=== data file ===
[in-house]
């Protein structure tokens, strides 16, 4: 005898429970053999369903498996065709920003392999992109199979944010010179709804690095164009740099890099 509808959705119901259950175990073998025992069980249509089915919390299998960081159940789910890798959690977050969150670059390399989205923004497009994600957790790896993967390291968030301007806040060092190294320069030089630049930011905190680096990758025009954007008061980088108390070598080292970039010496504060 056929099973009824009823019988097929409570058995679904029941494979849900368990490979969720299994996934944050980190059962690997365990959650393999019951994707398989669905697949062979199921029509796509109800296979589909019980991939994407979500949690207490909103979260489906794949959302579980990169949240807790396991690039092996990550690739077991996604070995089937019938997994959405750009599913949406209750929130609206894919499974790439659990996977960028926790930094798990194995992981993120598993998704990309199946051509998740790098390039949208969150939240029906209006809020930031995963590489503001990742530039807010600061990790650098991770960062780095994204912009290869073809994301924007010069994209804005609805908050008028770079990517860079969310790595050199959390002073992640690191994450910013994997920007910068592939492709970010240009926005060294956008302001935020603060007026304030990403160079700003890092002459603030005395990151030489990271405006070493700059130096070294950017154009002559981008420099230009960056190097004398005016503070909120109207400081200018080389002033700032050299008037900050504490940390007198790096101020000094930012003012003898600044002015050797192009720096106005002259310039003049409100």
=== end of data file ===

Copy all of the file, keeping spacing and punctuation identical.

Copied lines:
[in-house]
């Protein structure tokens, strides 16, 4: 005898429970053999369903498996065709920003392999992109199979944010010179709804690095164009740099890099 509808959705119901259950175990073998025992069980249509089915919390299998960081159940789910890798959690977050969150670059390399989205923004497009994600957790790896993967390291968030301007806040060092190294320069030089630049930011905190680096990758025009954007008061980088108390070598080292970039010496504060 056929099973009824009823019988097929409570058995679904029941494979849900368990490979969720299994996934944050980190059962690997365990959650393999019951994707398989669905697949062979199921029509796509109800296979589909019980991939994407979500949690207490909103979260489906794949959302579980990169949240807790396991690039092996990550690739077991996604070995089937019938997994959405750009599913949406209750929130609206894919499974790439659990996977960028926790930094798990194995992981993120598993998704990309199946051509998740790098390039949208969150939240029906209006809020930031995963590489503001990742530039807010600061990790650098991770960062780095994204912009290869073809994301924007010069994209804005609805908050008028770079990517860079969310790595050199959390002073992640690191994450910013994997920007910068592939492709970010240009926005060294956008302001935020603060007026304030990403160079700003890092002459603030005395990151030489990271405006070493700059130096070294950017154009002559981008420099230009960056190097004398005016503070909120109207400081200018080389002033700032050299008037900050504490940390007198790096101020000094930012003012003898600044002015050797192009720096106005002259310039003049409100």